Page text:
Council changes mind on Tuscan Village
Perseverance furthers, as Steve Schuster will attest.
On Tuesday (Aug. 7), the developer got a big part of what he and partner Don Scott have been seeking for several years, when a narrow 4-3 majority of the Chico City Council approved a general plan amendment and rezone of the 18.3 acres in north Chico on which he wants to build his Tuscan Village subdivision. Nine months ago, in early October 2006, the council had nixed the changes following a stormy and confusing public hearing.
The triangular property, which is bounded on the north by Eaton Road and on the west by Morseman Avenue, was originally zoned to include a 3.5-acre commercial core. Doubt about the core’s feasibility was expressed at the 2006 hearing, but no study had been done. So the council, confronted by insistent neighbors worried that the changes would allow higher density, said no to the general plan amendment and rezone.
Since then both Schuster and the city have done economic-feasibility studies of the site, and both have determined that it’s a no-go for commercial. In May the council voted, 5-2, to rehear the proposal.
Several neighbors, disappointed that they were back to square one, again spoke against the changes, stressing especially the traffic impacts the development would have. But Matt Johnson, a senior development engineer with the city, said analysis had shown that the impacts would be within acceptable limits.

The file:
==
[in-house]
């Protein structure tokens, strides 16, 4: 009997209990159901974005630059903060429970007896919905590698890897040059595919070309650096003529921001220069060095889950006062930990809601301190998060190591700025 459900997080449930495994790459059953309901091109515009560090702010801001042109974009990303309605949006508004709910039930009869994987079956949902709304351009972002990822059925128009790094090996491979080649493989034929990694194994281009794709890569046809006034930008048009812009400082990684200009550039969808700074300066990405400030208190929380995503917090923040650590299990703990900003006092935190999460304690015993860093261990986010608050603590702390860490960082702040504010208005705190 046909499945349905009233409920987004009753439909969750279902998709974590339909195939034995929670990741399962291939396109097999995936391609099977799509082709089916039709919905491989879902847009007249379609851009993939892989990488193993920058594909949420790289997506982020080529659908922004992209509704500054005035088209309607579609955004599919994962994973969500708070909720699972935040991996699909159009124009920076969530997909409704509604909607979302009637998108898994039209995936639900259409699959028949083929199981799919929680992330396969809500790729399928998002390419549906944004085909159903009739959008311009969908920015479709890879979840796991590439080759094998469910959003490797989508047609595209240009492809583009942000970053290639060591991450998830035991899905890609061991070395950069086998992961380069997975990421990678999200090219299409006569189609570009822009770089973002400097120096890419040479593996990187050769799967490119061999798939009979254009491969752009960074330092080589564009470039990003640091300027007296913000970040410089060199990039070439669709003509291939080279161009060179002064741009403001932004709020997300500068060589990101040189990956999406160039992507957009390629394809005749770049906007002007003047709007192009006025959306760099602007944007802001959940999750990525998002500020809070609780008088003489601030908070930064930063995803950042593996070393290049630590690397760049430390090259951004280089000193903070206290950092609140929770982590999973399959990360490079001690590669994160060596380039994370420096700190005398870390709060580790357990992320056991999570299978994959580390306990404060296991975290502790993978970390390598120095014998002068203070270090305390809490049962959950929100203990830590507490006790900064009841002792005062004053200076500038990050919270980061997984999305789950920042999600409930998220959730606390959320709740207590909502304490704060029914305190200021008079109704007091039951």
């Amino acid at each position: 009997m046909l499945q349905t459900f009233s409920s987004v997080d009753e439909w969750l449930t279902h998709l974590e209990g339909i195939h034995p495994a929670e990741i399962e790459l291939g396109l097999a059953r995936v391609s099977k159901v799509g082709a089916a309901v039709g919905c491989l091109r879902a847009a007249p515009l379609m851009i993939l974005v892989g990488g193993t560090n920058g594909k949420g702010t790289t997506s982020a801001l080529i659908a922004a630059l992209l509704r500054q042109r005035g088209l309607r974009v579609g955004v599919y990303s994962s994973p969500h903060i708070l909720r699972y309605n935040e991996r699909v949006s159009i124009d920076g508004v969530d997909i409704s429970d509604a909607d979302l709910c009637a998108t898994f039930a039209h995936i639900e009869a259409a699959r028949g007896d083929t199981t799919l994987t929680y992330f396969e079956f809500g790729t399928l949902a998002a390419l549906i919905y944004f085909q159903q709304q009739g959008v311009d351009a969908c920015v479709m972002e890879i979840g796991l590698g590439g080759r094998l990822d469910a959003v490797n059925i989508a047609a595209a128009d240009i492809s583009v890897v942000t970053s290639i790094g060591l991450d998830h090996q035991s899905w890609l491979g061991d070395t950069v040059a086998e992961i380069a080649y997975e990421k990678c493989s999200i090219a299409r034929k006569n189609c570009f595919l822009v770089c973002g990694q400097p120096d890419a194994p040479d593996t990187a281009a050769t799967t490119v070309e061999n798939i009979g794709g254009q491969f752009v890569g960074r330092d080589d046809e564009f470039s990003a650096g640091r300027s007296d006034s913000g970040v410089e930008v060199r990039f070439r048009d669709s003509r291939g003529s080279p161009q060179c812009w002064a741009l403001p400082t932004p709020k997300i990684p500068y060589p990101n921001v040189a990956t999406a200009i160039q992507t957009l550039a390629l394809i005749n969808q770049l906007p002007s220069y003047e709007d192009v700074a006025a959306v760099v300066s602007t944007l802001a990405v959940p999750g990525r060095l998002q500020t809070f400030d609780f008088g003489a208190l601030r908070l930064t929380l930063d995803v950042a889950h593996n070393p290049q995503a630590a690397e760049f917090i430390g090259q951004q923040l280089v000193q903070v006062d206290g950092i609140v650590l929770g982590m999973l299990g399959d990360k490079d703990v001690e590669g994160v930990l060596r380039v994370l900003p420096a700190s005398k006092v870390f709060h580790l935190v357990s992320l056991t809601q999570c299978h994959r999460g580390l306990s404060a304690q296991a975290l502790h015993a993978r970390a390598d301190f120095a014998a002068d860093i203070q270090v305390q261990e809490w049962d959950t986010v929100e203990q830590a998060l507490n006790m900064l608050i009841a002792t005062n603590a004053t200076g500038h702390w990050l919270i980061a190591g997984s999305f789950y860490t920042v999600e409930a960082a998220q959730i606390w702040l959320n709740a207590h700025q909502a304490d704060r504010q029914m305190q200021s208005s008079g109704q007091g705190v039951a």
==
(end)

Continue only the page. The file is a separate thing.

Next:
Schuster said he’d agreed with the neighbors to limit the total number of units on the site to 155.
Councilman Scott Gruendl made an impassioned call for defending the integrity of the general plan. The neighborhood core concept, he said, had been designed to provide residents with amenities they could walk to. Holding up the feasibility studies, he exclaimed, “There are only two sentences that deal with pedestrians in here. … This is a monument to using vehicles.”
Mayor Andy Holcombe, however, said he agreed about protecting the general plan and fostering walkability but thought this particular case was “a site-specific exception.” The current general plan update should and will address the larger issue of where to put pedestrian-friendly commercial centers in the area, he said.
Councilmembers Tom Nickell and Mary Flynn agreed with Gruendl and voted against the changes.
The parcel now is designated R-2 (medium-density residential) with a planned-development overlay, which subjects it to greater scrutiny by the Planning Commission and Architectural Review Board, Planning Services Director Steve Peterson explained. It’s next stop will be the Planning Commission, which will consider the project itself.